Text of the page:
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Unread 07-02-2013, 10:07 PM   #7
Dauvis
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Quote:
Originally Posted by DownHomeQue View Post
cheaper offsets don't like the rain.. if you have a tent i would suggest using that next time.. the white smoke comes from water dripping onto your fire from the firebox lid... Try to cover the firebox and cooking chamber next time and you should have better results..
The rain at the time was at most a light drizzle any water getting in the fire box was minimal. I think wind was more of the issue.

Quote:
Originally Posted by legendaryhog View Post
If your smoker is throwing lots of thick white smoke it probably is burning your fuel at too low a temp. Also, you could have low quality charcoal (I've never used Stubbs so I don't know). As well, if it was rainy and the wind was gusting you may have had wind blowing down your chimney.

You mentioned that your smoke became thin but you would get some belching of thick white smoke. You may have had wind blowing down your chimney and when you got a little break in the wind the hot air was coming out the chimney properly. This can cause big fluctuations in your temp on your chimney side. If you think this description sounds like your day, you want to position your smoker so the wind is blowing perpendicular to it (ie, the wind is blowing west, you have your two ends, chimney and firebox air valve, going north/south). If you can't move your smoker you can make a wind block. Sometimes I see guys making one out of aluminum foil, kinda like a bent tube so the exit is facing away from the wind.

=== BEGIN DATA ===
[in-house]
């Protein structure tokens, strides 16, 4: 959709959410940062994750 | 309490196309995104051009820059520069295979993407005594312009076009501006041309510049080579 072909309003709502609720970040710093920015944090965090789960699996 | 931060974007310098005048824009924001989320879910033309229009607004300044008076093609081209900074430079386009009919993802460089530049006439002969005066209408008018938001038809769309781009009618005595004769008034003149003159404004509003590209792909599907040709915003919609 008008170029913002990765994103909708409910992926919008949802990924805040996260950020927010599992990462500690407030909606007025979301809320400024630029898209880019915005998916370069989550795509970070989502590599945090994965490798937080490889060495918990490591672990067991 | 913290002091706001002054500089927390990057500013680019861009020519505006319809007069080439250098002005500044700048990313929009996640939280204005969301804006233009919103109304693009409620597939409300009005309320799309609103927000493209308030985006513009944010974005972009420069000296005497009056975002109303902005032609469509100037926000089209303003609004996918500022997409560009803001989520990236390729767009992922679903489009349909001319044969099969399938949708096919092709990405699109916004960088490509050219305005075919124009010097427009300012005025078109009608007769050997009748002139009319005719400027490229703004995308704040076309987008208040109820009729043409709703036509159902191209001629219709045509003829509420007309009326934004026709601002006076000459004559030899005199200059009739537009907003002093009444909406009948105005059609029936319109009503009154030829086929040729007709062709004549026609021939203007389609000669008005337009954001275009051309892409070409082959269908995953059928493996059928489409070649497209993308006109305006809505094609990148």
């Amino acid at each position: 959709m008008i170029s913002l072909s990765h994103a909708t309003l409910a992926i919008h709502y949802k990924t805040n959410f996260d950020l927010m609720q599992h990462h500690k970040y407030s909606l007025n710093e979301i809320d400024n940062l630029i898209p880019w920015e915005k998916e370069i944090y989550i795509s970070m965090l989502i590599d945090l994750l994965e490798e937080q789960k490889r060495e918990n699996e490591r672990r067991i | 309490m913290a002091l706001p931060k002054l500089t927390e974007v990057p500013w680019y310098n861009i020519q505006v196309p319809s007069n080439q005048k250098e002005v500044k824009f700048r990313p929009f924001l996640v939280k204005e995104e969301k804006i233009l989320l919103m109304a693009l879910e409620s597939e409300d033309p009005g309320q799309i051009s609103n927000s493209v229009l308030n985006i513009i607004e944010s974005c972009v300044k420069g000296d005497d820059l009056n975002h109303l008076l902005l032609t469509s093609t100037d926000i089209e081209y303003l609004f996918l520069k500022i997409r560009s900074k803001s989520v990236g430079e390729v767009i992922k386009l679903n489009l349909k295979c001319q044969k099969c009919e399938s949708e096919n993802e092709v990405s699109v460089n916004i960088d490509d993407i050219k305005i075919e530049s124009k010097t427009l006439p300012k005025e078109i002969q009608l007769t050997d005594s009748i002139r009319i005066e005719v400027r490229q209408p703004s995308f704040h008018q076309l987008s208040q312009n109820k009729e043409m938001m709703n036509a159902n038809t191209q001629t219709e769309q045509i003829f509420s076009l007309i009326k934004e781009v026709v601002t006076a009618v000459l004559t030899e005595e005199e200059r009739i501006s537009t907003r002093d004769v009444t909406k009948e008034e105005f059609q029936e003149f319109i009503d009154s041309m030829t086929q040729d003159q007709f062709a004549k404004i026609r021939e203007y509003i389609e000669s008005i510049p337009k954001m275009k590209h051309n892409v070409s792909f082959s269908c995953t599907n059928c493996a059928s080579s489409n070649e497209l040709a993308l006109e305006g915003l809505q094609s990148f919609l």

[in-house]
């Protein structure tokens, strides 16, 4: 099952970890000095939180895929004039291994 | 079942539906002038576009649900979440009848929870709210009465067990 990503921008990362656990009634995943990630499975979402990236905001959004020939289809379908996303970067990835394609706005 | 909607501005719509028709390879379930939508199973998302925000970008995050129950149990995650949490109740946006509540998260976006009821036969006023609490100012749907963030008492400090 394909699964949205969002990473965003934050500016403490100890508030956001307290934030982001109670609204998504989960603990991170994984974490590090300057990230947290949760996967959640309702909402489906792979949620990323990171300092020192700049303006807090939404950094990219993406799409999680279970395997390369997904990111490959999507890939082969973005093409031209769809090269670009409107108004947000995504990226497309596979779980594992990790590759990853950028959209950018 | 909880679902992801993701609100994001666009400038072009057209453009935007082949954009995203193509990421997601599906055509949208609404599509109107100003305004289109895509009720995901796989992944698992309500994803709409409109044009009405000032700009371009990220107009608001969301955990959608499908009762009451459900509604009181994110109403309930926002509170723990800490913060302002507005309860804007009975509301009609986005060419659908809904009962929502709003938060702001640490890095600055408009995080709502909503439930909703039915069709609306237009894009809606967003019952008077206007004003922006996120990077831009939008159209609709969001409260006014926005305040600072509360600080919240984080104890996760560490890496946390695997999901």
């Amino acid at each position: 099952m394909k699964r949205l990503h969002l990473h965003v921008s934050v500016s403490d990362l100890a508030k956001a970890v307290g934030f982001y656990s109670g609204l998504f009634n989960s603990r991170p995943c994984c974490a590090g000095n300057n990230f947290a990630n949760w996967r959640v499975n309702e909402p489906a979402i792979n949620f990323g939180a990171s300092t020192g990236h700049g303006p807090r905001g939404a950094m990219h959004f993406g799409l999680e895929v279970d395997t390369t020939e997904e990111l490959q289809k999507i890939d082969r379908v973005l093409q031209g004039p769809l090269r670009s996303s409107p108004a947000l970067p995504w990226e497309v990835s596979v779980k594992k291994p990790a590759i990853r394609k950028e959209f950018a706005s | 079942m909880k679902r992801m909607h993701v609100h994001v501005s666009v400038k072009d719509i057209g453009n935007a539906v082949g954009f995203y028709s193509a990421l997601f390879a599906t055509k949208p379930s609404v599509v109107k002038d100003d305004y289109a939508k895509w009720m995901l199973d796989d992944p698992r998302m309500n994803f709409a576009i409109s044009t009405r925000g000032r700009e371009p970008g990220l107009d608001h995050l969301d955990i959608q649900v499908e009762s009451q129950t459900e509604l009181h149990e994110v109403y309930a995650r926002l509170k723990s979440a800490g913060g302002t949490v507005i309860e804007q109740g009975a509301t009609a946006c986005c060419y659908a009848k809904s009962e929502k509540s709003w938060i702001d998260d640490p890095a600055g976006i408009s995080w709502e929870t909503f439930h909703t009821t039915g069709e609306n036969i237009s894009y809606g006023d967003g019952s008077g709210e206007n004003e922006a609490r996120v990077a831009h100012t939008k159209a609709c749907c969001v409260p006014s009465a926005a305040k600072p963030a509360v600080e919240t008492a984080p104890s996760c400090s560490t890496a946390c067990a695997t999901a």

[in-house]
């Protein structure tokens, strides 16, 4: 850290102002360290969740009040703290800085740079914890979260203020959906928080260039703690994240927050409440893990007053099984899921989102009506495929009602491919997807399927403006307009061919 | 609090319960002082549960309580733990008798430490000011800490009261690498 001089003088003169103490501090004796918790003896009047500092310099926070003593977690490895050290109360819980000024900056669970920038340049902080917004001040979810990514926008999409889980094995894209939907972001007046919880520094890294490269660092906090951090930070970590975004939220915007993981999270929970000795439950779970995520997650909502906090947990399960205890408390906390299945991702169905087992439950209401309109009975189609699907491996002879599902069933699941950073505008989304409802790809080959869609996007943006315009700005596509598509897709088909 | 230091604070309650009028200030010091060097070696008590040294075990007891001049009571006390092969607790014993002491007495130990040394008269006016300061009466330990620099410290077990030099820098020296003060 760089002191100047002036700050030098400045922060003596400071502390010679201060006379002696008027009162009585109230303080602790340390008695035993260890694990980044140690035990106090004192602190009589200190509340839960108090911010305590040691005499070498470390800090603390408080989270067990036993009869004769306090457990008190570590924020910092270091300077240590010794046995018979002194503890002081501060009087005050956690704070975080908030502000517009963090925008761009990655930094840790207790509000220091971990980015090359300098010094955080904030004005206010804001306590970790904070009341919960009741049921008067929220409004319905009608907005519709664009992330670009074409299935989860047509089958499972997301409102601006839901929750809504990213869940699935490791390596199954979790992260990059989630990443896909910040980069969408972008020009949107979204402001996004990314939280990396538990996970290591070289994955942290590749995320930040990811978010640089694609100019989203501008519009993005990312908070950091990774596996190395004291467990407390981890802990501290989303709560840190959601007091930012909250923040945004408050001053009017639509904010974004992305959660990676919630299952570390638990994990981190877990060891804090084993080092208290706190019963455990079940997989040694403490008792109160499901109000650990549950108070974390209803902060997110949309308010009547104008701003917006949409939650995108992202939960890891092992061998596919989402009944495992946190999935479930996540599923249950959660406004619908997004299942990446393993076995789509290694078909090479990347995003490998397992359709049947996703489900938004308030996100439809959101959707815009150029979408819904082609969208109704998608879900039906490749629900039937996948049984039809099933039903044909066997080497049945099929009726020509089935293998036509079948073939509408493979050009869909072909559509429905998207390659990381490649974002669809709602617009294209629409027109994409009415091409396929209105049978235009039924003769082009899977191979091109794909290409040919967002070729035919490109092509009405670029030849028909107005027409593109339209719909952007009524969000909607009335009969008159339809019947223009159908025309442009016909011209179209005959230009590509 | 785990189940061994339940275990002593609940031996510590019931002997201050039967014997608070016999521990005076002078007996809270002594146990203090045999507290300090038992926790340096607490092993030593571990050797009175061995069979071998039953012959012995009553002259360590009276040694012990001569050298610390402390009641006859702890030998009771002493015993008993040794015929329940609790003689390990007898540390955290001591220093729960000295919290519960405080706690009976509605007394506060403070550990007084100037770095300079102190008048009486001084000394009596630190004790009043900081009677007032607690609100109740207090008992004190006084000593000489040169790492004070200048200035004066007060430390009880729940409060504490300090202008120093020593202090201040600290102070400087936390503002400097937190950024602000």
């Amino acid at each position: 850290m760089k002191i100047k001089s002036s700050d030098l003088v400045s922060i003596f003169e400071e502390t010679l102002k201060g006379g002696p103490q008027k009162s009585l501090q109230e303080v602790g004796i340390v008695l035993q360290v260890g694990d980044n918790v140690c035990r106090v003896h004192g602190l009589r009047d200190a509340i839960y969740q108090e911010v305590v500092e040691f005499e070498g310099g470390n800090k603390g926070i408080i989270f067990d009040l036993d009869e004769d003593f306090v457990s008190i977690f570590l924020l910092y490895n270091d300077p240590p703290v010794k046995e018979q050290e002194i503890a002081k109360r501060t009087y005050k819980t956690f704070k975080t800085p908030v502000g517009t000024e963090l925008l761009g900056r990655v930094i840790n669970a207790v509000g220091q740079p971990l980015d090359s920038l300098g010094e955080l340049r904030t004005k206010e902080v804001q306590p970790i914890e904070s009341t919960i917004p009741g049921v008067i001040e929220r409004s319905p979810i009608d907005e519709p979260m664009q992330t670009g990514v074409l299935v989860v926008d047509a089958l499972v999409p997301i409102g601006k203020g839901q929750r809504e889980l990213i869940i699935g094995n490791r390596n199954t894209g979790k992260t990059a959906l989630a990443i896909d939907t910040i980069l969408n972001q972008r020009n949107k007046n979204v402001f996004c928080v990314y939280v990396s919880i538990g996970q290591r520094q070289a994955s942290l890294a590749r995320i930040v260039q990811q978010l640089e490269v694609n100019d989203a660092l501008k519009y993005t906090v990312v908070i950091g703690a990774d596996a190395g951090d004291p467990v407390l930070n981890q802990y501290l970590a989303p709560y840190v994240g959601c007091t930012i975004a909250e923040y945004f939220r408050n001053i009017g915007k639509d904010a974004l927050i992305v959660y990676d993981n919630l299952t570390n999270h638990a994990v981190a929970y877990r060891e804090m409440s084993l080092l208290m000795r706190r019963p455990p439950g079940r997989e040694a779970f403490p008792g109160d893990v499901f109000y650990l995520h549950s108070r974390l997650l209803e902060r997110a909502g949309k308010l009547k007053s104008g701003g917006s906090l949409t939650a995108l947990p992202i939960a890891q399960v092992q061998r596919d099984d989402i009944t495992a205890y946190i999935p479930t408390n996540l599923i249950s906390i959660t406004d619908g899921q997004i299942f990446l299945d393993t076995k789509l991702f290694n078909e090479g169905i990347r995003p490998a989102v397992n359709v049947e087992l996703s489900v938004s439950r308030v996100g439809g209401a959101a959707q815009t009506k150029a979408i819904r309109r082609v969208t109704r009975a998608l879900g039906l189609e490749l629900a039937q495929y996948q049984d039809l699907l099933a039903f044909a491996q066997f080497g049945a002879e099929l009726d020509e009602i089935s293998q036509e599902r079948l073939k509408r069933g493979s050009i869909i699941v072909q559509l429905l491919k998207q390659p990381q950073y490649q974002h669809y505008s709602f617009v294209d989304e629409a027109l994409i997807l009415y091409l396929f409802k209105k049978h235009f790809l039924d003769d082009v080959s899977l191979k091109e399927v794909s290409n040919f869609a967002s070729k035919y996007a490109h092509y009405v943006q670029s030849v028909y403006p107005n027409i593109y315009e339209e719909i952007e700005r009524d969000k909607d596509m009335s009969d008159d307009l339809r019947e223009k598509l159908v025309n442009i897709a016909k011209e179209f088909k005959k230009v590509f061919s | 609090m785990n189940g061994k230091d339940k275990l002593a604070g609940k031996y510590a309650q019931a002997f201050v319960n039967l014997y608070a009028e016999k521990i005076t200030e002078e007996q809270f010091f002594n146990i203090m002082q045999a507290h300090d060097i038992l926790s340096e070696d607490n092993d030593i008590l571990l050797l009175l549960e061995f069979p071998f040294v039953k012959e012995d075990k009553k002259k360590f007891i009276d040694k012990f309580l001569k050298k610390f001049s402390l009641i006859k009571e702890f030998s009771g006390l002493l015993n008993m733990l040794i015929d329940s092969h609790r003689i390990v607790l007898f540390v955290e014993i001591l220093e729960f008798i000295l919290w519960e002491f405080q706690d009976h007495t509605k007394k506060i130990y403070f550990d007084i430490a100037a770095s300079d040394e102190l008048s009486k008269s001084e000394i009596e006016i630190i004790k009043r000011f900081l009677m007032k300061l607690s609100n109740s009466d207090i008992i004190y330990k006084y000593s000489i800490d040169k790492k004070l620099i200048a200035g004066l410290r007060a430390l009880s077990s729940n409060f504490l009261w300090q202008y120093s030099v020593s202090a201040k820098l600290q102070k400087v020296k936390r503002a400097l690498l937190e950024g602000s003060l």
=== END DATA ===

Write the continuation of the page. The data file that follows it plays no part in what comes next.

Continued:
I forgot to add that part to my original post. At one point, I watched the temperature drop by about 30 degrees in five seconds. When that happened I closed the cover on the chimney to about 1/4. Seems like I might need to improve the sealing as well.

Quote:
Originally Posted by oldbill View Post
I would suggest ditching the charcoal as your primary fuel source and start using splits. Starting the fire with a chimney of coal with a split or two is a great way to get a quick bed of coals but that should be the end of the charcoal for the day. Offsets are designed for stick burning unlike the Eggs or WSMs and by maintaining a small hot wood fire you'll have a much easier time of holding temps. Offsets require good airflow and if you put too much charcoal into the firebox at once you always run the risk of too much of it igniting at once and then you end up with runaway or wildly fluctuating temps. Start with a chimney or less of charcoal and a large split or two smaller ones, as that burns to coals add another split and so on. The idea is to have the wood combust and not smolder as soon as it is put in the firebox. Combusting wood makes very little smoke which is the thin blue stuff that you want. You'll be putting a split on every 45 min. or so, your exhaust damper should be wide open and your intake should not have to be choked way down to control the heat, (mine is usually about a third to half of the way open). Just try this method and adjust as needed since all cookers are different but I think that it will really help you to get control over your offset.
Yeah, I tried the minion method but everything ended up igniting. I think I'll give the splits a shot. I'm in suburban purgatory so I don't have a good source for wood for the splits. In the interim, could I use campfire wood with hardwood chunks?

Thanks all
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